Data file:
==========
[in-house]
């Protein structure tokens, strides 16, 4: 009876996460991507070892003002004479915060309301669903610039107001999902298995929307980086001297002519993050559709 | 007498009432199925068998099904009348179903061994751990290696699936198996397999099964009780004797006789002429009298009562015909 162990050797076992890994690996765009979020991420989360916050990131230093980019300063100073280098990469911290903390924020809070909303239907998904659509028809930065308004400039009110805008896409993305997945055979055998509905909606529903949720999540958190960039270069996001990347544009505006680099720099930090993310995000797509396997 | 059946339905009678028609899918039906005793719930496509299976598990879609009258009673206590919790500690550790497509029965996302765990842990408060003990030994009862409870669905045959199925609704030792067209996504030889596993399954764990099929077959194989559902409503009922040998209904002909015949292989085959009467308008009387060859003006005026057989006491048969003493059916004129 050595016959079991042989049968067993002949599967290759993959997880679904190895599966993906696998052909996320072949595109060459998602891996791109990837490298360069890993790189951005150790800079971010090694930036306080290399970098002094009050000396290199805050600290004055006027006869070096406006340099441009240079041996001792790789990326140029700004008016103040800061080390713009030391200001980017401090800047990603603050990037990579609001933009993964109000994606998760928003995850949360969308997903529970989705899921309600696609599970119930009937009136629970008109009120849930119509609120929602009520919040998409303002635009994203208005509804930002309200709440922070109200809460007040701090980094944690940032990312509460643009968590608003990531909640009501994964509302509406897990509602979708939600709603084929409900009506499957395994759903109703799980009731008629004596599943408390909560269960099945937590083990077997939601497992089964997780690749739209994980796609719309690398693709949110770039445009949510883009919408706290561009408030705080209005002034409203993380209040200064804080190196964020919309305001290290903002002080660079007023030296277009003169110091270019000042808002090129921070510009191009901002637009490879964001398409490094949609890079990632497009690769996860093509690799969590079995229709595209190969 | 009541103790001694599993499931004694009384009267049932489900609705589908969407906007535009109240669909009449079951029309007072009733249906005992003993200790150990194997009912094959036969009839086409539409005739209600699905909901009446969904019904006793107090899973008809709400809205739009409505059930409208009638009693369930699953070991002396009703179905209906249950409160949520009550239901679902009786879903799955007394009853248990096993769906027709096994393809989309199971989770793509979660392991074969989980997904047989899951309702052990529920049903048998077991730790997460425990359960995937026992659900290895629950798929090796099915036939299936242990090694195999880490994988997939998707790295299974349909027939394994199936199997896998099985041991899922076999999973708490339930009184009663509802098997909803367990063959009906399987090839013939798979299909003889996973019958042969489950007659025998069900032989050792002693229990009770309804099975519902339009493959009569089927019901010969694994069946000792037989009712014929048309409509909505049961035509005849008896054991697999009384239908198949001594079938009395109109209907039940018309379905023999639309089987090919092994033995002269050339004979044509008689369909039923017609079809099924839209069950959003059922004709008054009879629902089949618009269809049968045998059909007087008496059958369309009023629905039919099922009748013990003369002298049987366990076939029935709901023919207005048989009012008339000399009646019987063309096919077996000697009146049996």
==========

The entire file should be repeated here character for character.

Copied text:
[in-house]
């Protein structure tokens, strides 16, 4: 009876996460991507070892003002004479915060309301669903610039107001999902298995929307980086001297002519993050559709 | 007498009432199925068998099904009348179903061994751990290696699936198996397999099964009780004797006789002429009298009562015909 162990050797076992890994690996765009979020991420989360916050990131230093980019300063100073280098990469911290903390924020809070909303239907998904659509028809930065308004400039009110805008896409993305997945055979055998509905909606529903949720999540958190960039270069996001990347544009505006680099720099930090993310995000797509396997 | 059946339905009678028609899918039906005793719930496509299976598990879609009258009673206590919790500690550790497509029965996302765990842990408060003990030994009862409870669905045959199925609704030792067209996504030889596993399954764990099929077959194989559902409503009922040998209904002909015949292989085959009467308008009387060859003006005026057989006491048969003493059916004129 050595016959079991042989049968067993002949599967290759993959997880679904190895599966993906696998052909996320072949595109060459998602891996791109990837490298360069890993790189951005150790800079971010090694930036306080290399970098002094009050000396290199805050600290004055006027006869070096406006340099441009240079041996001792790789990326140029700004008016103040800061080390713009030391200001980017401090800047990603603050990037990579609001933009993964109000994606998760928003995850949360969308997903529970989705899921309600696609599970119930009937009136629970008109009120849930119509609120929602009520919040998409303002635009994203208005509804930002309200709440922070109200809460007040701090980094944690940032990312509460643009968590608003990531909640009501994964509302509406897990509602979708939600709603084929409900009506499957395994759903109703799980009731008629004596599943408390909560269960099945937590083990077997939601497992089964997780690749739209994980796609719309690398693709949110770039445009949510883009919408706290561009408030705080209005002034409203993380209040200064804080190196964020919309305001290290903002002080660079007023030296277009003169110091270019000042808002090129921070510009191009901002637009490879964001398409490094949609890079990632497009690769996860093509690799969590079995229709595209190969 | 009541103790001694599993499931004694009384009267049932489900609705589908969407906007535009109240669909009449079951029309007072009733249906005992003993200790150990194997009912094959036969009839086409539409005739209600699905909901009446969904019904006793107090899973008809709400809205739009409505059930409208009638009693369930699953070991002396009703179905209906249950409160949520009550239901679902009786879903799955007394009853248990096993769906027709096994393809989309199971989770793509979660392991074969989980997904047989899951309702052990529920049903048998077991730790997460425990359960995937026992659900290895629950798929090796099915036939299936242990090694195999880490994988997939998707790295299974349909027939394994199936199997896998099985041991899922076999999973708490339930009184009663509802098997909803367990063959009906399987090839013939798979299909003889996973019958042969489950007659025998069900032989050792002693229990009770309804099975519902339009493959009569089927019901010969694994069946000792037989009712014929048309409509909505049961035509005849008896054991697999009384239908198949001594079938009395109109209907039940018309379905023999639309089987090919092994033995002269050339004979044509008689369909039923017609079809099924839209069950959003059922004709008054009879629902089949618009269809049968045998059909007087008496059958369309009023629905039919099922009748013990003369002298049987366990076939029935709901023919207005048989009012008339000399009646019987063309096919077996000697009146049996």